Tag Archives: Lake Michigan

Groups applaud release of Asian carp study, urge swift action to move from study to construction

Alliance for the Great Lakes   •   Natural Resources Defense Council
Prairie Rivers Network   •   Sierra Club, Illinois Chapter

Chicago, IL (August 7, 2017) – After much delay, the U.S. Army Corps of Engineers today released the Brandon Road Lock & Dam Study. The study provides critical new information on the options for implementing additional Asian carp control measures to slow the movement of the invasive fish. Environmental and conservation groups released the following statement in response:

“The recent finding of an adult Asian carp nine miles from Lake Michigan underscores the urgent nature of this threat to Lake Michigan and all of the Great Lakes. The study, which was completed months ago, should have been released in February yet the Administration sat on it in reaction to pressure from industry groups and officials from the states of Illinois and Indiana. This delay wasted valuable time, putting the Great Lakes at unnecessary risk.

“We look forward to reviewing the findings in detail and to continuing the conversation on this critical issue with elected officials and concerned citizens during the public comment period. The U.S. Army Corps of Engineers must listen carefully to public input on the study and then move quickly from study to implementation of additional protection measures at the Brandon Road Lock and Dam, a logical choke point in the system.

brandon-tsp-map-600
Map showing locations of key features, or measures, of the tentatively selected plan at Brandon Road Lock and Dam. [Source: USACE]

“While possible control measures at Brandon Road Lock and Dam represent another step in the fight against the upstream movement of Asian carp, we cannot lose focus on the need for a two-way solution that also addresses invasive species moving from the Great Lakes into the Mississippi River basin.

“Thank you to the many Congressional Great Lakes champions who have advocated for the release of this study. Continued effort by elected officials will be needed to ensure the process is not delayed further and funding is appropriated for future construction needs.”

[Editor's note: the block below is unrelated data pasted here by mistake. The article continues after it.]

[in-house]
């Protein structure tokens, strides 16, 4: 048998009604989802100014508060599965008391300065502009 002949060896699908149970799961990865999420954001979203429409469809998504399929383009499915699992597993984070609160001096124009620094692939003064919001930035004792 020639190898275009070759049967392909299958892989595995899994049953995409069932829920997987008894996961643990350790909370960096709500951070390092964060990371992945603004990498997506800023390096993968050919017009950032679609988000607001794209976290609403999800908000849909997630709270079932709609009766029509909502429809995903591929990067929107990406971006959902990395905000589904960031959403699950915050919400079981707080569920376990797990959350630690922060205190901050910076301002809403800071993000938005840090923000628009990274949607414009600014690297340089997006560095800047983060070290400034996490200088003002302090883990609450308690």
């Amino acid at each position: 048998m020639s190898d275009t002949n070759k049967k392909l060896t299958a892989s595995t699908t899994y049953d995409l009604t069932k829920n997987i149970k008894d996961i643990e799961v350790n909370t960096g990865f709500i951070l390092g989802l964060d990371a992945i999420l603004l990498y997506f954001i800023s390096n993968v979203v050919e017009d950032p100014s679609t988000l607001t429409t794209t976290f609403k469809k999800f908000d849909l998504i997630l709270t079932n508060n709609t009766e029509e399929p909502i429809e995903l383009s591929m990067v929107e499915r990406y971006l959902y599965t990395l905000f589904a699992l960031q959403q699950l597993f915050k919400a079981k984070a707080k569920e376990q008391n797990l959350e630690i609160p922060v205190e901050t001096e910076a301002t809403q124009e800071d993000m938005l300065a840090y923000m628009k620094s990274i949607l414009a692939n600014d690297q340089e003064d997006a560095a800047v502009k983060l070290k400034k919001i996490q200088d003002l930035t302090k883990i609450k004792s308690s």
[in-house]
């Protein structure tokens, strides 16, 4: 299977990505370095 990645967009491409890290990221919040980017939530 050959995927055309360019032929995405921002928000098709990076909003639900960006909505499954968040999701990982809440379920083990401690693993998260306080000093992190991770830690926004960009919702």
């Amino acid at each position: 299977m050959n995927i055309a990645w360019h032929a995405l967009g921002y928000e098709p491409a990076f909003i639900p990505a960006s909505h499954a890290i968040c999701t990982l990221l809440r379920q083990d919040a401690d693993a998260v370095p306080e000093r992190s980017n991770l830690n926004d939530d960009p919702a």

###

Media Contacts:

Alliance for the Great Lakes: Jennifer Caddick, (312) 445-9760

Natural Resources Defense Council: Ivan Moreno, (312) 651-7932

Prairie Rivers Network: Robert Hirschfeld, (217) 344-2371 x8205

Sierra Club, Illinois Chapter: Cindy Skrukrud, (312) 251-1680 x110

***

The Brandon Road Draft Integrated Feasibility Study and Environmental Impact Statement is available for review at the Great Lakes and Mississippi River Interbasin Study (GLMRIS) site.

Comments will be accepted through October 2, 2017. They can be submitted online or mailed or delivered to:

US Army Corps of Engineers, Chicago District
231 S. LaSalle St. Suite 1500
ATTN: GLMRIS – Brandon Road Comments
Chicago, IL 60604

The Corps will hold a series of public meetings in order to open a dialogue and obtain feedback. Scheduled meetings are:

  • September 11, 2017 from 1 to 5 p.m. at James R Thompson Center, 100 W Randolph St., Chicago, Illinois
  • September 14 from 3:30 to 6:30 p.m. at Muskegon Community College, Collegiate Hall, 221 S. Quarterline Road, Muskegon, Michigan
  • September 18 from 3:30 – 6:30 p.m. at Joliet Junior College, “U” Conference Center, 1215 Houbolt Road, Joliet, Illinois

During the meetings, the Corps will provide a presentation on the tentatively selected plan that includes structural and nonstructural options and technologies for preventing upstream transfer of aquatic nuisance species, such as Asian carp, at Brandon Road Lock and Dam on the Des Plaines River. Oral and written comments will be accepted at the meetings. A webinar and Facebook Live format will be provided for the September 14 and 18 meetings. Meeting details will be posted at the GLMRIS Public Meetings page.